Math could seem to be the most bizarre field for someone like Havens to use as a get-away from the daily hardships. But according to Dr Gary Gordon, a Mathematics Professor, “Math is in many ways, the perfect antidote to incarceration”.
In 2020, Christopher Havens, an inmate serving 25 year sentence for murder in the Washington State, USA, had made headlines by publishing an academic research paper in the journal Research in Number Theory. Last week, Me Havens again appeared in the news by publishing a ‘problem’ in the the popular magazine Math Horizons, on the occasion of the birthday of the late Indian Mathematician Srinivasa Ramanujan. In the problem, Havens used 1729, the number also known as Ramanujan-Hardy number. in what is known as Pell’s Equation.
Math could seem to be the most bizarre field for someone to use as a get-away from the hardships of prison life. But according to Dr Gary Gordon, a Mathematics Professor, “Math is in many ways, the perfect antidote to incarceration”, and he feels many people are likely to engage in what is known as ‘math-as-escapism”.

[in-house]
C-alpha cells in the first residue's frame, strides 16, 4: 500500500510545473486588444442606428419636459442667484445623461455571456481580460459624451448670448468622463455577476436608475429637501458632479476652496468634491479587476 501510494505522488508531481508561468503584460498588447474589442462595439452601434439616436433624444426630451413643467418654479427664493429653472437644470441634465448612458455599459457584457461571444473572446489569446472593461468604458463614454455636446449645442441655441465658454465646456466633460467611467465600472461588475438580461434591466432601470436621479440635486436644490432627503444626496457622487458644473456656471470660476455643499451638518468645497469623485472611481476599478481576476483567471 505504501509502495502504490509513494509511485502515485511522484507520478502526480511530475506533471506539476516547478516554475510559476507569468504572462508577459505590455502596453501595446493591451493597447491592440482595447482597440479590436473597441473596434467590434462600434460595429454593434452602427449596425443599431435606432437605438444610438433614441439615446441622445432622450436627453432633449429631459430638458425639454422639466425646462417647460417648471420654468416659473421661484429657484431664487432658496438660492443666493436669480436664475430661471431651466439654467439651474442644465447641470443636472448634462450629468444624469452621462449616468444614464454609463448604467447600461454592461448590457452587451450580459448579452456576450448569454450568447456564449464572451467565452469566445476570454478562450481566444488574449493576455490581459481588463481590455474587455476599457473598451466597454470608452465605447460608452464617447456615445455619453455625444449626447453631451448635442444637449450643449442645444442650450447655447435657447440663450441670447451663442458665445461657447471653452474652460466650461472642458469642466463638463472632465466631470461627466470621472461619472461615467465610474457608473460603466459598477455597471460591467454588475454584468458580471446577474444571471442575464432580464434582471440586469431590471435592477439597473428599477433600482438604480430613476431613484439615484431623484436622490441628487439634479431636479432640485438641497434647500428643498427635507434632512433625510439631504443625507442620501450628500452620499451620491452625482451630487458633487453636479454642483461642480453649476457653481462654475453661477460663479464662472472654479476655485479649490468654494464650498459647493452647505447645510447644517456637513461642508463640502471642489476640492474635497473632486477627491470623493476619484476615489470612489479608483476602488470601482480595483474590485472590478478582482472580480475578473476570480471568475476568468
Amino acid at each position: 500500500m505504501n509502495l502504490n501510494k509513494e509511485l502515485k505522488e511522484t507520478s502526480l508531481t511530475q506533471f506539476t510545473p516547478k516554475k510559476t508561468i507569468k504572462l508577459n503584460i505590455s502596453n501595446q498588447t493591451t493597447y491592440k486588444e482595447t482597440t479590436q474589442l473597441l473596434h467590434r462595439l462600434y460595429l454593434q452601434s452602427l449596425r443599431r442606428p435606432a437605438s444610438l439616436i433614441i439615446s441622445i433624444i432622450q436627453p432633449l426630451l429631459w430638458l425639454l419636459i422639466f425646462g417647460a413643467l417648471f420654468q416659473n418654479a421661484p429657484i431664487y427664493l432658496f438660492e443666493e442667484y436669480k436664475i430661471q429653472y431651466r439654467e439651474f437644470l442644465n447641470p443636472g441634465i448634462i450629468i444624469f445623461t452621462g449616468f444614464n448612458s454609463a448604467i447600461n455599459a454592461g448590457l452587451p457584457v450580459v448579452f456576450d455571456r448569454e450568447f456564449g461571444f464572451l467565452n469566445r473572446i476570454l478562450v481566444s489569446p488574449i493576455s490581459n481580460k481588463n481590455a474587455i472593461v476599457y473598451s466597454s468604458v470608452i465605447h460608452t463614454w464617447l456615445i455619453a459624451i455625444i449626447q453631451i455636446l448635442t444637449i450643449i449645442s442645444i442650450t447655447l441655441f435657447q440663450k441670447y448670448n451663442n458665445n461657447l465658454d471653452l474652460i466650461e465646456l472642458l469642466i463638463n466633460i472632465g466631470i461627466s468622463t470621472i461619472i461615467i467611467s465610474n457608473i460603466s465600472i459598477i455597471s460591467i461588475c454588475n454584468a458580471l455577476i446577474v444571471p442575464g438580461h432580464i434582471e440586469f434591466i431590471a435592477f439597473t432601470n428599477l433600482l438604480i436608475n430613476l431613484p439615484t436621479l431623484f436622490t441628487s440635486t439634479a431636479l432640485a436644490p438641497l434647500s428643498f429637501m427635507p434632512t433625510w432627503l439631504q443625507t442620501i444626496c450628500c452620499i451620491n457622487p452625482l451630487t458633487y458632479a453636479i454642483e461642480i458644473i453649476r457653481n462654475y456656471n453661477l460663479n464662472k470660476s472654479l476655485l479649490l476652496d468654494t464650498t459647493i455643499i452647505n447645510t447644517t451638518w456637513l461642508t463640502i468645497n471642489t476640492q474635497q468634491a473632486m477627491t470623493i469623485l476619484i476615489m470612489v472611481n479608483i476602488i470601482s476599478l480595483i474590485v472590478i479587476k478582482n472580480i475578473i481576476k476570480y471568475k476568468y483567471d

Havens has done extensive work in the area of continuous fractions. The following quote from him is a testimony to his intellect and the profound beauty and clarity with which his sees mathematics: “To me, a continued fraction really is the heart of an irrational number. They’re beautiful and pure, and they even have a pulse in the sense that their sets of convergents beat to the rhythm of a leaping arithmetic pattern.”
Mr Havens is an amazing example of how a lofty goal can inspire human beings to recover, change course and thrive. He has taken his mission to the next level by launching the ‘Prison Math Project’ and is now taking it National. He says his mission is to “change lives through reversing recidivism using math”.
Georg Cantor had once said – “The essence of mathematics lies in its freedom“. May be Havens was inspired by this underlying freedom – which he, moist likely coveted dearly.